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With No Bids for Hubble, District 200 to Entertain Offers Without Initial Terms

District 200 received no official bids for the old Hubble School property at its open auction Monday. It will now entertain offers for a minimum of $5 million, but not necessarily compliant with the original terms and conditions set for the sale.

District 200 received no official bids for the old Hubble School property at its open auction Monday and will now entertain any “reasonable” offers to come its way. District 200 Attorney Aris Dalianis explained that school code now allows the board to entertain reasonable offers for a minimum of $5 million, but not necessarily compliant with the original terms and conditions of the sale.

One potential bidder, Muhammad Shamsi, signed up at the open auction Monday, but then said his counterpart who had the earnest money check for $300,000 was unable to attend because of an emergency.

Shamsi attended the auction on behalf of the Lombard-based College Preparatory School of America (CPSA). He said the school intends to turn the property into a school for grades six through 12, or approximately 600 students.

The District 200 school board passed a resolution in February to sell Hubble in a sealed bid process for a minimum of $10 million. When it received no bids by the bid opening date, Apr. 14, the board passed a new resolution setting the minimum price to $5 million, and a public auction date on Monday, May 16.

According to the previous terms and conditions of the sale, the successful bidder would have been required to pay the balance of the sale price at the property’s closing date, which would be within 45 days after the buyer secures all necessary permits from DuPage County, the city of Wheaton and any other necessary governmental entities. The buyer would have had 180 days to secure these permits and approvals, and can request an extension at any time. The district will be be able to authorize a 120-day extension if the buyer “has demonstrated that it is making good faith, substantial progress toward obtaining such approvals and permits."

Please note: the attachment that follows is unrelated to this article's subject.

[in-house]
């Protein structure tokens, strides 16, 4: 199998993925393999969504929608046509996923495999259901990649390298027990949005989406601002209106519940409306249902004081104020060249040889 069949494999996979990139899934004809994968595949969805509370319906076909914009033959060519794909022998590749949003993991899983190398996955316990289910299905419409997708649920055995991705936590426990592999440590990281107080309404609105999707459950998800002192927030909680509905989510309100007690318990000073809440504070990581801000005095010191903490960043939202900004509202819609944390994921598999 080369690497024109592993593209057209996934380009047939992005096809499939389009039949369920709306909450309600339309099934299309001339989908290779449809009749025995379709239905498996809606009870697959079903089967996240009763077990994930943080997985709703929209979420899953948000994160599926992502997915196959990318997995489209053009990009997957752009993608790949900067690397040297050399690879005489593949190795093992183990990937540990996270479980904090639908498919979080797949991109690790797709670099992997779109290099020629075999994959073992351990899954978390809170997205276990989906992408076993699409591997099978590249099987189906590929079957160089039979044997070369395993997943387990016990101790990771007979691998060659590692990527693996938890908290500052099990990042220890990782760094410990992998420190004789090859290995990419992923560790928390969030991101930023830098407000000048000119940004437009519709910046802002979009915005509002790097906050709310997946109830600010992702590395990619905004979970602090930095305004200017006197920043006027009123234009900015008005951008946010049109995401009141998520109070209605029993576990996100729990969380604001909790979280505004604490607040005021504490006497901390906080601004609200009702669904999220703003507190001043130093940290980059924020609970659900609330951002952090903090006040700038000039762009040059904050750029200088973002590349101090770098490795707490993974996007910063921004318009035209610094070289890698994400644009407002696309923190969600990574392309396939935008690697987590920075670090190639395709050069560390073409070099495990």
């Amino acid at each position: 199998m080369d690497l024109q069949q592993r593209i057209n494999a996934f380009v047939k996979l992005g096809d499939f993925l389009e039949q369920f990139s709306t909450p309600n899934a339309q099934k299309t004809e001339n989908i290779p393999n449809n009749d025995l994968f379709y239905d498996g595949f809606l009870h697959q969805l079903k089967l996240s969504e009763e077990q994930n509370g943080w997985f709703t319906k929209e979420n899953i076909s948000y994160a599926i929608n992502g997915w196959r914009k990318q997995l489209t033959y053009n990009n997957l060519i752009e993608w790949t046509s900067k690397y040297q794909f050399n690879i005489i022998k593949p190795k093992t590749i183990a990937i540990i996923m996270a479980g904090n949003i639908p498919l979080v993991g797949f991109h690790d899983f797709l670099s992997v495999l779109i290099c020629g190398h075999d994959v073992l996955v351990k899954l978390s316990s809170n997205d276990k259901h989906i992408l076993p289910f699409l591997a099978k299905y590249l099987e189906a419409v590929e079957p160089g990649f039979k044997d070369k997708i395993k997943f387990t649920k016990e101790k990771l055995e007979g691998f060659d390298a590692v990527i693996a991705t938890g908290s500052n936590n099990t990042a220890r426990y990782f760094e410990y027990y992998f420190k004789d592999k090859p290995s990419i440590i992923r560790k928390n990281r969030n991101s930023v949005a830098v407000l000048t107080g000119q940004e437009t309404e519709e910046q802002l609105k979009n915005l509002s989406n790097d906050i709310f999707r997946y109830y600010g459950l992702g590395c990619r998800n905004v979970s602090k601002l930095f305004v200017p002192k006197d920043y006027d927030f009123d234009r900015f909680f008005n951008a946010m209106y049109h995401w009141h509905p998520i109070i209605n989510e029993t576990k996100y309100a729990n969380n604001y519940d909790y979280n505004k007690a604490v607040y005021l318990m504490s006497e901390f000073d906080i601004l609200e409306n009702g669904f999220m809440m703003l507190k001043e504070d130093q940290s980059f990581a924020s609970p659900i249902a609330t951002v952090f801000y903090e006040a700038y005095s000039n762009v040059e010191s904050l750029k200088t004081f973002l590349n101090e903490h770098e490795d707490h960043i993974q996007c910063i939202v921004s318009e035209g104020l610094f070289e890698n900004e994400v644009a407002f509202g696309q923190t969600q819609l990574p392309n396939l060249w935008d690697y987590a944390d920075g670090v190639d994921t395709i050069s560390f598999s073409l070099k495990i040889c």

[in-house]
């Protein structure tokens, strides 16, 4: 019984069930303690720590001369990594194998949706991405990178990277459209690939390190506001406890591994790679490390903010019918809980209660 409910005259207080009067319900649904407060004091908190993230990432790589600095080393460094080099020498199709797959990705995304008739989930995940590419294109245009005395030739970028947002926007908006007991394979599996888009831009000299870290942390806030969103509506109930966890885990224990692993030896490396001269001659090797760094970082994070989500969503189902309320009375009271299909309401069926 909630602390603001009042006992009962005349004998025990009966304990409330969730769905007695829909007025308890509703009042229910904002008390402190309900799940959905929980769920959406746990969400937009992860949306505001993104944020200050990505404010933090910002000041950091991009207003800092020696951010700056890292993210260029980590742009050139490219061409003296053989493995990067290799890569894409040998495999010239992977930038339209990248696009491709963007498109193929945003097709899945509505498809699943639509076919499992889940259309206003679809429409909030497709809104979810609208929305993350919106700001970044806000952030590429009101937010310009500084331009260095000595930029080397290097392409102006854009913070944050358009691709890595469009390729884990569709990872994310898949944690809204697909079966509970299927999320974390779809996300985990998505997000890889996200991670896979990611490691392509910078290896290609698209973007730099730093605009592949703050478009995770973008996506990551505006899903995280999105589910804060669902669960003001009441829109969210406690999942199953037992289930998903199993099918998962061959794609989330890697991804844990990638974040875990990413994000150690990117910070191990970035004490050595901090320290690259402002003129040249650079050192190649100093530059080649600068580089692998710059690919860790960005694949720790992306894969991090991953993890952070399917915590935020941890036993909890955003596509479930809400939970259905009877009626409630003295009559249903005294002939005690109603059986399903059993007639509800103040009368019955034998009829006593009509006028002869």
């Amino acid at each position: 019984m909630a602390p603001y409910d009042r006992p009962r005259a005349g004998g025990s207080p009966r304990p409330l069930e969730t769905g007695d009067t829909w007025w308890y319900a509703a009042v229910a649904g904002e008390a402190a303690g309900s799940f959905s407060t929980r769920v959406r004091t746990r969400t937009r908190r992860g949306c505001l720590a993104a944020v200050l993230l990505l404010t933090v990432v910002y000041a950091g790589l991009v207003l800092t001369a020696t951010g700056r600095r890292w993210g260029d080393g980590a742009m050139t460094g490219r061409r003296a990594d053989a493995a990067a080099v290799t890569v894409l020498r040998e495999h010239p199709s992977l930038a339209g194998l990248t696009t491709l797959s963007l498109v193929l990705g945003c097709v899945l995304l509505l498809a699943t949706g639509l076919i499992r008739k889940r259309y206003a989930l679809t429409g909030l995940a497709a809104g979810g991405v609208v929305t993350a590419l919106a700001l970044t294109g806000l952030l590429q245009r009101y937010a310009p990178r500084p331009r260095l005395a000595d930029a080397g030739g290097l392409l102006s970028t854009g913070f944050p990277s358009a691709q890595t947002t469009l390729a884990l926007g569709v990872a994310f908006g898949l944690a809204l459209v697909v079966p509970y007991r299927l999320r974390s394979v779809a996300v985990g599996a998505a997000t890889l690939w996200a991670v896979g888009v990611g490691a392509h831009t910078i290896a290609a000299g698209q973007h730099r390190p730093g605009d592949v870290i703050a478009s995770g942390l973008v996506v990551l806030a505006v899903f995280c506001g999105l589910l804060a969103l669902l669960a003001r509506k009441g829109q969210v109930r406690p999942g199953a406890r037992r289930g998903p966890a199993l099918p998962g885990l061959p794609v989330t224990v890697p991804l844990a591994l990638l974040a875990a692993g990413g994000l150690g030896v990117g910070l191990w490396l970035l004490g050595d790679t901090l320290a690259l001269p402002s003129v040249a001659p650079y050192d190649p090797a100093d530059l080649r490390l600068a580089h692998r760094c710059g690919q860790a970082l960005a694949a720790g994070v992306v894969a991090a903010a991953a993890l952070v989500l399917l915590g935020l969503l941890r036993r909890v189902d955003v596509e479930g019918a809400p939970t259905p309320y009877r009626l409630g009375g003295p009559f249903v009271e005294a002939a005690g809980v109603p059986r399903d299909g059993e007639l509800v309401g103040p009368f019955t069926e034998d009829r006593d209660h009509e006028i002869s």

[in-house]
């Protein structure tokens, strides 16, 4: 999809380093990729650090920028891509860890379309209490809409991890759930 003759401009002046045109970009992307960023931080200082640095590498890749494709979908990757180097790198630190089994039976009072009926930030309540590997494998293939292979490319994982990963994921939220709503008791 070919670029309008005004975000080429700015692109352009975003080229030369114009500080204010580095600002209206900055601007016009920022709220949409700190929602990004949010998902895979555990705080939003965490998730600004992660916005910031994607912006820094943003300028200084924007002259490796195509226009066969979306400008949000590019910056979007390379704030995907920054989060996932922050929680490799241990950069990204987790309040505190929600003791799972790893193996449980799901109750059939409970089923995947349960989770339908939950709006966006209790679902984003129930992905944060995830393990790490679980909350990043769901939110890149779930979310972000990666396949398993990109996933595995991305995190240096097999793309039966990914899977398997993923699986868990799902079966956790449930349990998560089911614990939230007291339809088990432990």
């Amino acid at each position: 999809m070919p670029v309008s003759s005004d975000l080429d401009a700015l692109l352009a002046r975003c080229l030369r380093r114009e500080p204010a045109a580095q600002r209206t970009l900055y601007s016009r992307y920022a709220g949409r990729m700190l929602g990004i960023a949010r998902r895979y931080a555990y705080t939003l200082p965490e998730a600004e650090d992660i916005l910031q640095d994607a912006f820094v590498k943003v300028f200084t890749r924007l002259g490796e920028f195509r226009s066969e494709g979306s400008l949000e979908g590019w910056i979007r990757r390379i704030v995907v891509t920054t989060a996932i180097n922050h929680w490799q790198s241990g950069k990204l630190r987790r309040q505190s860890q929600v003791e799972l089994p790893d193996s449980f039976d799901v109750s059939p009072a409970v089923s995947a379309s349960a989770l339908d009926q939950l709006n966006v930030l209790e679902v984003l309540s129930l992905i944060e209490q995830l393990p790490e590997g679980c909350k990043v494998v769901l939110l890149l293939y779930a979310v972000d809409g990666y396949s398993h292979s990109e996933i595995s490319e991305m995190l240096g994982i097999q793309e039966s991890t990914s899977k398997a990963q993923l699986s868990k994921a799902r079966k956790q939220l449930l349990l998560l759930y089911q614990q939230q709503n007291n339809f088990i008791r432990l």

The terms and conditions allowed District 200 to, “consider the bid price, future property tax revenues and ‘new property’ equalized assessed valuation likely to be generated by the development of the real estate, and any other factors within its sole discretion in evaluating, and accepting or rejecting, the highest bid.”

Terms also required the buyer to “make a good faith effort” to work with the Wheaton Park District to incorporate public space uses and “to preserve or enhance existing athletic fields to the extent such uses are practical within the overall propose development scheme of the real estate.” The buyer is also prohibited from applying for or accepting tax increment financing funds.

Had Shamsi's counterpart been at the auction, the bid would have been submitted, complying with all of the district's terms and conditions. He said the school would work with the Wheaton Park District and the city of Wheaton. 

He said that now, he will submit the bid "after tomorrow ... it will be a very nice offer." He added that the property will benefit "everyone."

Dalianis said the board will negotiate offers for Hubble in closed sessions, but would accept or reject them in open meetings. 

Charlotte Eriksen May 18, 2011 at 12:55 AM
Thanks for posting, Anne.
Charlotte Eriksen May 18, 2011 at 12:58 AM
District 200 has always said, and still maintains their position that they want to sell the property for purposes of redevelopment. There hasn't even been an official offer (to my knowledge) from the nonprofit.
Jim McMahon May 18, 2011 at 06:20 AM
I think the Islamic school will bring wackos from both sides of the spectrum. Plus the added police protection will cost money. I think any school Christian or public is not what we need there.
John Wheaton Doe May 18, 2011 at 02:45 PM
Charlotte- Thank you for your opinion regarding regarding District 200's position that they want to sell the property for purposes of "redevelopment". However, their position is vague and the citation of "commercial" redevelopment leads the public to believe that their intent is to sell is to an entity that will pay property taxes as opposed to a non profit entity. If the School Board's intent is to maximize tax revenue for the district and the City, they need to ensure that the entire property isn't purchased by a non profit. Please see the FAQ's article published on CUSD200's website: http://www.cusd200.org/cusdsandbox/lib/cusdsandbox/Hubble_FAQs_Feb_2011.pdf Question "What are the benefits of selling the old Hubble / Central property for COMMERCIAL re-development?" Answer: "Any portion of the property that is commercially developed goes on the tax rolls for the long-term benefit of all taxing bodies." Question: "Why is CUSD 200 “rushing” to sell the old Hubble / Central Property?" Answer: Re-development of the property for COMMERCIAL use eases the taxpayer burden for the entire CUSD 200 community who has supported the school district throughout the years.
Charlotte Eriksen May 18, 2011 at 04:14 PM
Hi John, I'm sorry if my comment indicated an opinion. It was not meant that way. I commented with what board members have said this week about their intentions. My apologies. Thank you for posting this link!

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